Where/how does one get a relic?

Thanks.

Scott

Relics are not supposed to be bought and sold, so one comes by them properly as a gift, or by visiting first-class relics in your travels and touching them with something of your own., e.g., a rosary.

[quote=urquhart]Relics are not supposed to be bought and sold, so one comes by them properly as a gift, or by visiting first-class relics in your travels and touching them with something of your own., e.g., a rosary.
[/quote]

Yes, note that I did not ask where does one buy a relic. Thanks for the info.

Scott

There are some groups that work toward the beatification of a person or in hopes the proving someone a saint, and they will send relics out on request. They hope that along with prayer, a miracle will result that will further their case. In this case, the item would become a “relic” when the person was given sainthood.

cheddar

I have a prayer card with a 3rd class relic of Fr Michael J McGivney, whose cause is being promoted by the Knights of Columbus. Also a prayer card with a 3rd class relic of St Pio, picked up from a church in Italy.

Several years ago I bought a reliquary while visiting the shrine of St Elizabeth Ann Seton in Emmitsburg MD (the enclosed 1st class relic was free).

tee

I obtained a Relic of the True Cross from a church closing down in the Archdiocese of Utrecht, Holland.

The Relic has the correct, intact seals, but no ‘paperwork’, which prevents it from being used in public veneration.

I came across that via my then pastor, who had such a relic and put me in touch with the archdiocese in Holland.

I don’t know how he came across the information.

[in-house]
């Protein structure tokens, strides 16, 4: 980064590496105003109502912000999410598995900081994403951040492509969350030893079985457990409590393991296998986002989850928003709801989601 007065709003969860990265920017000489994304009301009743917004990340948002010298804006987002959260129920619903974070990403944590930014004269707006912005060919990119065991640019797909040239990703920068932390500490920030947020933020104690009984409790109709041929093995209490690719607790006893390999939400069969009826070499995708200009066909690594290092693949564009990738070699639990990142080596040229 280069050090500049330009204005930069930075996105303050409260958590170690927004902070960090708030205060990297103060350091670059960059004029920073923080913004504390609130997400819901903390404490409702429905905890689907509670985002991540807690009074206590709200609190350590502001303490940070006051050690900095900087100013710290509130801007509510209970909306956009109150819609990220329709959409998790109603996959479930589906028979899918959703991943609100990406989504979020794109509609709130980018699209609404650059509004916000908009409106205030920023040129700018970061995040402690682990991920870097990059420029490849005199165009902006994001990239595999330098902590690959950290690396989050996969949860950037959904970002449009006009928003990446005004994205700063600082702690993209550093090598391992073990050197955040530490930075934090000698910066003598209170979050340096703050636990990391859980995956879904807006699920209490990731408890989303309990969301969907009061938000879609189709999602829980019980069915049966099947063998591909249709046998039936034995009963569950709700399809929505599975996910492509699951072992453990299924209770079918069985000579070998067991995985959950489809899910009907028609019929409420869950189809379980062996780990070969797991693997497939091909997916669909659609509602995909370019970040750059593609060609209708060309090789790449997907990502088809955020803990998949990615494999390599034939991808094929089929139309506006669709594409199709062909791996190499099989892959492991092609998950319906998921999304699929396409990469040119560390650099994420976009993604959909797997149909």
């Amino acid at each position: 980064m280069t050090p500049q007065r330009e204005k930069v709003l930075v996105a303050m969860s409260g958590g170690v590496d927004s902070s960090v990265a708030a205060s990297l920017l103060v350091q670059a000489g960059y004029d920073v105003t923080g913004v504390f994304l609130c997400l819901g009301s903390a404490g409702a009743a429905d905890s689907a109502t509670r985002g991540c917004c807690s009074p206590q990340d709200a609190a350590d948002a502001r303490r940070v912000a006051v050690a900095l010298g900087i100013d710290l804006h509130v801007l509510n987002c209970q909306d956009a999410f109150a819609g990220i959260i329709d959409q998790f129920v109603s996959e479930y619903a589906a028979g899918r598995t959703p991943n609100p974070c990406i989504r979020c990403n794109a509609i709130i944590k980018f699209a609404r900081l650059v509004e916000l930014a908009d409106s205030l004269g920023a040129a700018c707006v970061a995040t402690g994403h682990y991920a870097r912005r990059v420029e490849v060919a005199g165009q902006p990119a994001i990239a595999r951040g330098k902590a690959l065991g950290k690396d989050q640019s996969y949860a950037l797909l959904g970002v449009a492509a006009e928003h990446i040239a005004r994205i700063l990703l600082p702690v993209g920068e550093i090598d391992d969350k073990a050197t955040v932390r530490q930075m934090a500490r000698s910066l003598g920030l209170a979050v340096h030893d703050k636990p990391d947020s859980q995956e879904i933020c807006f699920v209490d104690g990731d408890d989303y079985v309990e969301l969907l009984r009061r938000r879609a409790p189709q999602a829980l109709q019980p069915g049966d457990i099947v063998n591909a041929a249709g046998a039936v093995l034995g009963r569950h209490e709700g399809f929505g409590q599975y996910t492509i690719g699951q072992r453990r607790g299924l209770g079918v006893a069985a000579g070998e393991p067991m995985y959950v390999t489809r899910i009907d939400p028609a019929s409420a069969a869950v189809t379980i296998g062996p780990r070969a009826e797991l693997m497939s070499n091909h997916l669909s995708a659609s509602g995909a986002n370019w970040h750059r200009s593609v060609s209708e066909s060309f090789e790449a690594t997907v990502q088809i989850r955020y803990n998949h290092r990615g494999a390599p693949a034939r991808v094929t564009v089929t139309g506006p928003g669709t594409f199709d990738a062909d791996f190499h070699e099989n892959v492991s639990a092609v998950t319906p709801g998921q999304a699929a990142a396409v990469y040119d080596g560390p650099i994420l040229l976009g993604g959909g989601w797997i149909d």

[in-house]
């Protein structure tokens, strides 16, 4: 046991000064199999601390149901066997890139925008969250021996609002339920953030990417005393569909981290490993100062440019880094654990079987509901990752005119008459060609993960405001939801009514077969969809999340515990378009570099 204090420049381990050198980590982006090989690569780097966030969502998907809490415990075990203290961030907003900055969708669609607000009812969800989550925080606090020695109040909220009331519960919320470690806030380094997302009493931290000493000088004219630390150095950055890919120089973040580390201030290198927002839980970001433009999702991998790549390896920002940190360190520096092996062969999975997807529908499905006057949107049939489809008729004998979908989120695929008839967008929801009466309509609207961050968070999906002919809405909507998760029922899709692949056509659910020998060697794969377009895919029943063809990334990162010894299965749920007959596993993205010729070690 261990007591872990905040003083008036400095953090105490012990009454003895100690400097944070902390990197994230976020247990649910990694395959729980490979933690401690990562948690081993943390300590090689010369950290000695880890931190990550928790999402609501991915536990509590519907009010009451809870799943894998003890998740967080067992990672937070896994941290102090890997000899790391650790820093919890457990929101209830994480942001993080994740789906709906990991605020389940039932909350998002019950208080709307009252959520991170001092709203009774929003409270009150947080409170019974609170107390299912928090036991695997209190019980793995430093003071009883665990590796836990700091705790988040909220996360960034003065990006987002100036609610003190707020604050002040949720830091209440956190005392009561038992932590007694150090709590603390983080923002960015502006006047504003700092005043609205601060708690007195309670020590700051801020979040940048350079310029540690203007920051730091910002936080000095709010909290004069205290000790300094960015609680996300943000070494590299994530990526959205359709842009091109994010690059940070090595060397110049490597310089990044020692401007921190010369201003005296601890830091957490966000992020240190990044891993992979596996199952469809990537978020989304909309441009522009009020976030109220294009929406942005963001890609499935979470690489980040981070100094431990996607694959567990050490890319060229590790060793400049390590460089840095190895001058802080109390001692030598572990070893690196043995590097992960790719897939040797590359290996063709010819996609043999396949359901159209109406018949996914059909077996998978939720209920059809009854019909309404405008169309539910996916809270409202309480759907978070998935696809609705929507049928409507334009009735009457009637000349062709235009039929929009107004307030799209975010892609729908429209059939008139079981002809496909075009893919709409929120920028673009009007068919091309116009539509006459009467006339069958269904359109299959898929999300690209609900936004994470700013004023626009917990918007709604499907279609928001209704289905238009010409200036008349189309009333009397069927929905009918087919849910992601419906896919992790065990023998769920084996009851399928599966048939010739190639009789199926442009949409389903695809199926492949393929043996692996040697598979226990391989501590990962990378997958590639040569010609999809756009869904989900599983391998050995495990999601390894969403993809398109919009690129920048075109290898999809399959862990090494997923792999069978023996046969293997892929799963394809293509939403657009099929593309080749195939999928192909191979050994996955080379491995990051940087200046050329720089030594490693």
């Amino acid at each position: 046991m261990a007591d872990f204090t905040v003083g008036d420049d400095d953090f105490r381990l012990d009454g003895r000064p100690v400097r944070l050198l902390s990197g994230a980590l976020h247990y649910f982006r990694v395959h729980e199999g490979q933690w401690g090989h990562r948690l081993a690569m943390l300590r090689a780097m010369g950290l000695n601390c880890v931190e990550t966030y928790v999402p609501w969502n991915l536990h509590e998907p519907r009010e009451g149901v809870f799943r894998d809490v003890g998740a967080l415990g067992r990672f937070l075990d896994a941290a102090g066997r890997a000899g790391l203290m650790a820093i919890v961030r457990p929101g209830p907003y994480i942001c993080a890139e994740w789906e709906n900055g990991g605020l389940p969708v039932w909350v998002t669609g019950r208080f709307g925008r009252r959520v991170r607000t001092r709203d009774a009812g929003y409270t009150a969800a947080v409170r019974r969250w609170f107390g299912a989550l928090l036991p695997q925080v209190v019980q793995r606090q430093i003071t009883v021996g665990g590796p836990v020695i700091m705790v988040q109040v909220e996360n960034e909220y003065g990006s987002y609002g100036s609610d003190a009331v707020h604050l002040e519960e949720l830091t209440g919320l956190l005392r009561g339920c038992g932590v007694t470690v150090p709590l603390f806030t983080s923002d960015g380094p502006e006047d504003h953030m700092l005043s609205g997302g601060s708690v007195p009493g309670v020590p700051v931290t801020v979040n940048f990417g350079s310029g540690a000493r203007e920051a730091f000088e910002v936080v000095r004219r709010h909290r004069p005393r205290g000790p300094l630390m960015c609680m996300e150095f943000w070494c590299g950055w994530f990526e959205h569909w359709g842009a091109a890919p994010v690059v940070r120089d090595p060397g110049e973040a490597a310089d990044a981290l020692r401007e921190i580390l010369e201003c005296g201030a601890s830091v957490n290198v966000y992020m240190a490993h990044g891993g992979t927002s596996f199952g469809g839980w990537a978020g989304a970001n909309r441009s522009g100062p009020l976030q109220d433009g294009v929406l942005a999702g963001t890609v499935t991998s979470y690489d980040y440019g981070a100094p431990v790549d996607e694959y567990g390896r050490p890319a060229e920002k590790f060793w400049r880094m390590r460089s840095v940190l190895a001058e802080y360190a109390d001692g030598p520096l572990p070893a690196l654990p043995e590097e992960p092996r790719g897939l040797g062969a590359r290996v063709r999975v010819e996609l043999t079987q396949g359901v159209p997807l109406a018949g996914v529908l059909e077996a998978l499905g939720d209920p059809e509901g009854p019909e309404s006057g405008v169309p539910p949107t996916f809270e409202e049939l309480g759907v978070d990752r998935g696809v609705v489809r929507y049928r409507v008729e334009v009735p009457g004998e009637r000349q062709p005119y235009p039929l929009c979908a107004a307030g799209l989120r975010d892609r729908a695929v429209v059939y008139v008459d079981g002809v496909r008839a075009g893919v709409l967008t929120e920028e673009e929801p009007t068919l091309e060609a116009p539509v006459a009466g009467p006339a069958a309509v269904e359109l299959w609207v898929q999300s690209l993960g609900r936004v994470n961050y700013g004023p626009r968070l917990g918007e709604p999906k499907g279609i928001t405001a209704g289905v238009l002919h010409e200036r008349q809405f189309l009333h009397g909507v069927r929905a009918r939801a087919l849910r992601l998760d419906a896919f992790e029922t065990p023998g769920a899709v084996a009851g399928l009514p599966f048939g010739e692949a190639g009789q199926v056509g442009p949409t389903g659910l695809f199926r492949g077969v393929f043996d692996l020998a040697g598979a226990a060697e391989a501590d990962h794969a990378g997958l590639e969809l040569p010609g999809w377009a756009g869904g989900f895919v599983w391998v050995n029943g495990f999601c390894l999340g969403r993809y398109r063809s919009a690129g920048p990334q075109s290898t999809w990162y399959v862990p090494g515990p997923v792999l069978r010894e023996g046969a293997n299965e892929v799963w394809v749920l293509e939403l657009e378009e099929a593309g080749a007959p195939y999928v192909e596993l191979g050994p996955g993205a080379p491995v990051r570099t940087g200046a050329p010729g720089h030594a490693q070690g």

It did involve a donation for the value of the included reliquary.

Third class relics are fairly easy to obtain. Second, and expecially First, class relics are a different story, however.

[quote=Sir Knight]Third class relics are fairly easy to obtain. Second, and expecially First, class relics are a different story, however.
[/quote]

Could you explain what the classes of relics mean?

1st - body part and/or i think clothing
2nd - belonging of a saint
3rd - object touched to higher class relic

The largest collection of saint relics outside of the Vatican is at St. Anthony Chapel in Pittsburgh, PA. . Sorry these are not for sale but you can see them.
ichrusa.com/saintsalive/anthony.htm

If you ever visit you can stay at St. Paul of the Cross Monastery. catholic-church.org/stpaulsmonastery/

There you may find oil blessed by St. Gabriel of Possenti possentisociety.com/

Don’t just go for St. Gabriel’s oil. Read about him in this book. What a beautiful saint!
crossplace.com/Merchant2/merchant.mv?Screen=PROD&Store_Code=PP&Product_Code=114&Category_Code=SGP

[quote=Genesis315]Could you explain what the classes of relics mean?
[/quote]

First Class relics are pieces of bone, hair, tissue etc of the saint. Also included in this class are pieces of the True Cross, the nails, etc that were used to crucify the Lord.

Second Class relics are items of clothing, and some materials that the saint was in full contact with. Items may include pieces of the missal the saint prayed from, or the gloves that St Gianna wore. etc.

Third Class relics are items that were touched to the above. In many cases, you can obtain pieces of cloth touched to a 1st class relic.